Andru McCrackenBy Andru McCracken

Carrier Lumber Ltd’s Chief Executive Officer Bill Kordyban has announced the company will no longer spray broadleaf herbicides from the air for a three year period in the Robson Valley Timber Supply Area. Kordyban thanked residents for numerous emails and letters and their respectful tone.

The measure would begin this summer and last three years at which time the company would review things.
“During this time, limited, targeted manual application of herbicide will be used, but only where necessary for the control of herbaceous and broadleaf vegetation complexes,” he said.

“Manual brushing will be the preferred means of treatment to meet our contractual obligations with government.”

Kordyban said that the move would put Carrier at a competitive disadvantage and as such, asked for help.

“It would be appreciated if you could advocate to the government to allow for more natural ingress of broadleaf species in our silviculture stocking standards,” he said.

Kordyban said that changing provincial policy would result in reduced use of herbicides in forestry applications across the province.

Valemount resident Debbie Knudslien was an active voice and organizer in an ad hoc campaign and petition to get Carrier Lumber to stop using the pesticide.

“It’s inspiring to see that concerned citizens coming together for a common goal can actually make an impact towards positive and hopefully lasting change,” said Knudslien. “A total ban of the use of glyphosate needs to be a top priority,” she said.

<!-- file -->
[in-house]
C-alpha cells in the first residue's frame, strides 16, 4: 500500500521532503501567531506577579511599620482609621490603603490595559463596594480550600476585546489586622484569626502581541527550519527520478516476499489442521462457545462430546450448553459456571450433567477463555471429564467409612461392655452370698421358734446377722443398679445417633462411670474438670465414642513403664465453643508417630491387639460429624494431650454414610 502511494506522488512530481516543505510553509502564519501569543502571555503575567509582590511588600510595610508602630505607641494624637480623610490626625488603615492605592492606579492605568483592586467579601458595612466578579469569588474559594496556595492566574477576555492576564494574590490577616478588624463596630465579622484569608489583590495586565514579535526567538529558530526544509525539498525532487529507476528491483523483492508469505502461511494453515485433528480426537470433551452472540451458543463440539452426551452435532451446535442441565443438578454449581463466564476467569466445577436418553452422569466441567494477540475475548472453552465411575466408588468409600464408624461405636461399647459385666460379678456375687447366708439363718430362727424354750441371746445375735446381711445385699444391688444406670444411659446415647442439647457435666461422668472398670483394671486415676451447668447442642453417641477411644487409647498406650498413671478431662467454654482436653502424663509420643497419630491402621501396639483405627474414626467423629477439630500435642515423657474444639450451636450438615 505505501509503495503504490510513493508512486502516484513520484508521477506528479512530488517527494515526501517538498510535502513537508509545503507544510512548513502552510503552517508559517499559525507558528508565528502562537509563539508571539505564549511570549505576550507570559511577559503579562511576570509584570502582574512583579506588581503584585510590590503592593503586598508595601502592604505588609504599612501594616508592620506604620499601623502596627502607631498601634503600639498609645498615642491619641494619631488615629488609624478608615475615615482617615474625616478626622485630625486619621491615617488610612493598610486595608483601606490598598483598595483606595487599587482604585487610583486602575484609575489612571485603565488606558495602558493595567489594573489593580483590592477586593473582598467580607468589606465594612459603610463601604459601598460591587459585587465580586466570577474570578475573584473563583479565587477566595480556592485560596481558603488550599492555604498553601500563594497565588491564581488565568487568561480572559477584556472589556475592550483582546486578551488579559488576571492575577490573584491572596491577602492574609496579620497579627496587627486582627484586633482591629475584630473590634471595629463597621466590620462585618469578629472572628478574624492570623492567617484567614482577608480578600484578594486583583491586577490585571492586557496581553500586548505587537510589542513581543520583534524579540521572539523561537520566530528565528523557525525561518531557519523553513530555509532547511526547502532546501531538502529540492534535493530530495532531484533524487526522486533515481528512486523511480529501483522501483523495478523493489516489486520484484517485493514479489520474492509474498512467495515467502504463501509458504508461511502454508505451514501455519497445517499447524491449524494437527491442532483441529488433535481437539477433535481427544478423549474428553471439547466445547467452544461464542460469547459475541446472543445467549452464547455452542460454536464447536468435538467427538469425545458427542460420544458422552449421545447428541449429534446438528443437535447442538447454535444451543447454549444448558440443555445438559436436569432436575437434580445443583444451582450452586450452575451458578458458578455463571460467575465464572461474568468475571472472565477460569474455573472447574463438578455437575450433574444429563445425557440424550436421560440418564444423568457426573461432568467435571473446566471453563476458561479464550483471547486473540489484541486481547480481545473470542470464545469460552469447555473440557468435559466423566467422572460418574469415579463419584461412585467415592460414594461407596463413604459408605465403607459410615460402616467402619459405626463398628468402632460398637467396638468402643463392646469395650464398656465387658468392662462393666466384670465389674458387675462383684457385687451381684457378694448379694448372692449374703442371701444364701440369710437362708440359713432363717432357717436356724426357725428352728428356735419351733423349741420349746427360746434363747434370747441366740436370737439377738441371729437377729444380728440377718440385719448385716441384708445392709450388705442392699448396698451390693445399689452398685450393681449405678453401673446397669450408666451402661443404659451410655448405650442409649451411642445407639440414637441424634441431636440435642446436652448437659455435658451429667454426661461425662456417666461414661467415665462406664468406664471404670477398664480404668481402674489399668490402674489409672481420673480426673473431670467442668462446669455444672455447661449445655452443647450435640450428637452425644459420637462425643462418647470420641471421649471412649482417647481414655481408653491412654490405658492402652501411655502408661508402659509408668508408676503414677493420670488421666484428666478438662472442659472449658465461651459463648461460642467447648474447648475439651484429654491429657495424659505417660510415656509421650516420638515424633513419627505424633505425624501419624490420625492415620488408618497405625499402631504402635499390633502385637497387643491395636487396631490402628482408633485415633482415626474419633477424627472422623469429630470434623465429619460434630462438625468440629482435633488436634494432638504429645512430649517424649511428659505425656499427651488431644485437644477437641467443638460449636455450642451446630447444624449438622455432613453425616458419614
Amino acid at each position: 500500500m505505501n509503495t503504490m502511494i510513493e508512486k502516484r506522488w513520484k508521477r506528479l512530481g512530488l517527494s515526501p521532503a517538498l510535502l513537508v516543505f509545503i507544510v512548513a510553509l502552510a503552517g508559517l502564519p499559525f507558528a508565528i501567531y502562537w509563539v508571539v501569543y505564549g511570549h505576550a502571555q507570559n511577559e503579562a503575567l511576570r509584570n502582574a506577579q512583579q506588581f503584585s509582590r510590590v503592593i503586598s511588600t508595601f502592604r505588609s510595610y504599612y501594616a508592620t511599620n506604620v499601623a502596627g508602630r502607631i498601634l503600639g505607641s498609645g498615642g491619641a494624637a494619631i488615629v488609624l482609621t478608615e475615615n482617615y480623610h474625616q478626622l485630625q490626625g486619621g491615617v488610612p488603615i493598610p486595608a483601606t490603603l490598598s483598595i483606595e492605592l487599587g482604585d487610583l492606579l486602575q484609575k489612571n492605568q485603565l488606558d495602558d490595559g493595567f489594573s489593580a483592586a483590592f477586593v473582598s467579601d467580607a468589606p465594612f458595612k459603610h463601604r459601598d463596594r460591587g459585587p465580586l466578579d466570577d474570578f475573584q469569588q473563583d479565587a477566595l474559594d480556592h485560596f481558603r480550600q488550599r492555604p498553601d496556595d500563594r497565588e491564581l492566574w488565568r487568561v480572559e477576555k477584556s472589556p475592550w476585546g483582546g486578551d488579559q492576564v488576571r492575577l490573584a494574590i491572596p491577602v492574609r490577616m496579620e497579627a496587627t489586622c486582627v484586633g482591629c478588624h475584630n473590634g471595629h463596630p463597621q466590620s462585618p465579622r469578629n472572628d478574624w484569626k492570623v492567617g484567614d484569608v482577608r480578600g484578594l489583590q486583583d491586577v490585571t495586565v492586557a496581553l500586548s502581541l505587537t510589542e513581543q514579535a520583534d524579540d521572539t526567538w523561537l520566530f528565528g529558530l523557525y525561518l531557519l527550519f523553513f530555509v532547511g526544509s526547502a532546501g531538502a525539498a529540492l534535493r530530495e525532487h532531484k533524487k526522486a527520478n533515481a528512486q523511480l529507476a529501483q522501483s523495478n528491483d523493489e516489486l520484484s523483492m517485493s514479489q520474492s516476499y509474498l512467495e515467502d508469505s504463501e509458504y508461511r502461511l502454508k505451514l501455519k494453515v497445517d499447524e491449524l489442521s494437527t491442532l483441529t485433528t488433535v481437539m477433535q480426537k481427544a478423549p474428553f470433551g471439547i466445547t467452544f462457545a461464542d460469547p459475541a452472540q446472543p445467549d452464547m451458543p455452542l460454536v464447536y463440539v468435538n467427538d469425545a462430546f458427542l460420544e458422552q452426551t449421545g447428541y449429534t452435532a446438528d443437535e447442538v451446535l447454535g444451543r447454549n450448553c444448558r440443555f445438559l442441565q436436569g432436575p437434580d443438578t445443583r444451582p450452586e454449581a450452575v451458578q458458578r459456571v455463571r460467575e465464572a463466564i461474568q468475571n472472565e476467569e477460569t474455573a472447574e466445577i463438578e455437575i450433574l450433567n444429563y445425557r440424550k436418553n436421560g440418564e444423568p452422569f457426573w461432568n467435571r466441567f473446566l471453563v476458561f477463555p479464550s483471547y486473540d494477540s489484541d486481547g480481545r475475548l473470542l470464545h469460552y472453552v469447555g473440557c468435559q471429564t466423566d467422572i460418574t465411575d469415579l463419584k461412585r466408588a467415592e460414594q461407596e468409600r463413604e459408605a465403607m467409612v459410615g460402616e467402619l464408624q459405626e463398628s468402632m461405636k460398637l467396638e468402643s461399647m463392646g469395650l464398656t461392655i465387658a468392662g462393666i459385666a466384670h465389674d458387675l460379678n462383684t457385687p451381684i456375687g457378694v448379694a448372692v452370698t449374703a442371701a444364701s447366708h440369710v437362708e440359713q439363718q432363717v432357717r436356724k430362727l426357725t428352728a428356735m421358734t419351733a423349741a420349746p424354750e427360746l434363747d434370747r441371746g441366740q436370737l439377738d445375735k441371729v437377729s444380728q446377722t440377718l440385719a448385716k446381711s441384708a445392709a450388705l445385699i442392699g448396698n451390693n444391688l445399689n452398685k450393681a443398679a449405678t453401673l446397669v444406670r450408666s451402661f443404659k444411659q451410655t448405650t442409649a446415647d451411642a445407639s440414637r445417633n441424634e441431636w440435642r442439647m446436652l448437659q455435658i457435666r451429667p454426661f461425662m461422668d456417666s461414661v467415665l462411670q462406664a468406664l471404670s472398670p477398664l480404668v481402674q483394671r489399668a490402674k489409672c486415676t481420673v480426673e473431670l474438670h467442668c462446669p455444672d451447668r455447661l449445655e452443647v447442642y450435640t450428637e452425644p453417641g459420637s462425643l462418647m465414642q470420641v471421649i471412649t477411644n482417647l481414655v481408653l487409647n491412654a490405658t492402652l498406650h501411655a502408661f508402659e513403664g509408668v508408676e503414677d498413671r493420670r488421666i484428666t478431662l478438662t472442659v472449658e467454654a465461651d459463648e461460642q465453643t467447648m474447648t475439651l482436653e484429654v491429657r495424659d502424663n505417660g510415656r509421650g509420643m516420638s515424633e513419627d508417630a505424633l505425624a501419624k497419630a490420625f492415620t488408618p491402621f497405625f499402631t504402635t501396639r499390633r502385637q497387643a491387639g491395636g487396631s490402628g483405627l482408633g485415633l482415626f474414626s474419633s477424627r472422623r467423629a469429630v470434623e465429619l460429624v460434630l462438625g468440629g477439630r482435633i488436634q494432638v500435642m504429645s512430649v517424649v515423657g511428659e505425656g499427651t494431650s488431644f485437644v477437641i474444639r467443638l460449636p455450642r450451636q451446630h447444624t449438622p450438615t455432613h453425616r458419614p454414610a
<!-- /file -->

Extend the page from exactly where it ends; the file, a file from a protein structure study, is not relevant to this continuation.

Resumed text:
For James Steidle, the activist behind Stop the Spray BC, it is progress.

“I feel like this is what all companies need to be doing. It sounds to me like Carrier is stepping up to the plate and taking the hit for the good of our forests,” said Steidle. “I think they are being genuine that this will put Carrier at a disadvantage. Good on them for taking the hit.”

Steidle echoed Carrier Lumber’s call to change government regulations.

“Government has ridiculous restrictions on silviculture stocking standards and they need to be loosened up,” he said. “This is the first time we have seen a major company advocating for change at the government level.”

Steidle said other companies have implemented what he called ‘half-assed measures.’
“You never see them say that provincial regulations need to change,” he said.

Knudslien still has questions about the ground application of the pesticide.

”Who knows what their idea of ‘as deemed necessary’ means for ground spraying,” she said. “The fact is that it is still poison that they are spraying. It is still harmful to all, sprayers (humans) and the ecosystem.”

Steidle said there is still a lot of work to do.

“We’re pushing for a cultural shift in how society sees different trees,” he said.

“People are talking about planting a billion trees to save the planet. Nobody is digging deeper than that to see the difference. We are trying to raise the importance of leafy trees and aspen trees.”

He said Stop the Spray BC’s campaign is hitting a nerve with society and spreading.

“If we’ve done anything it is to spark this love that we have as Canadians for aspen trees. It’s starting to show,” he said. “When people hear we have rules that require us to spray and kill these aspen trees, they think it’s crazy.”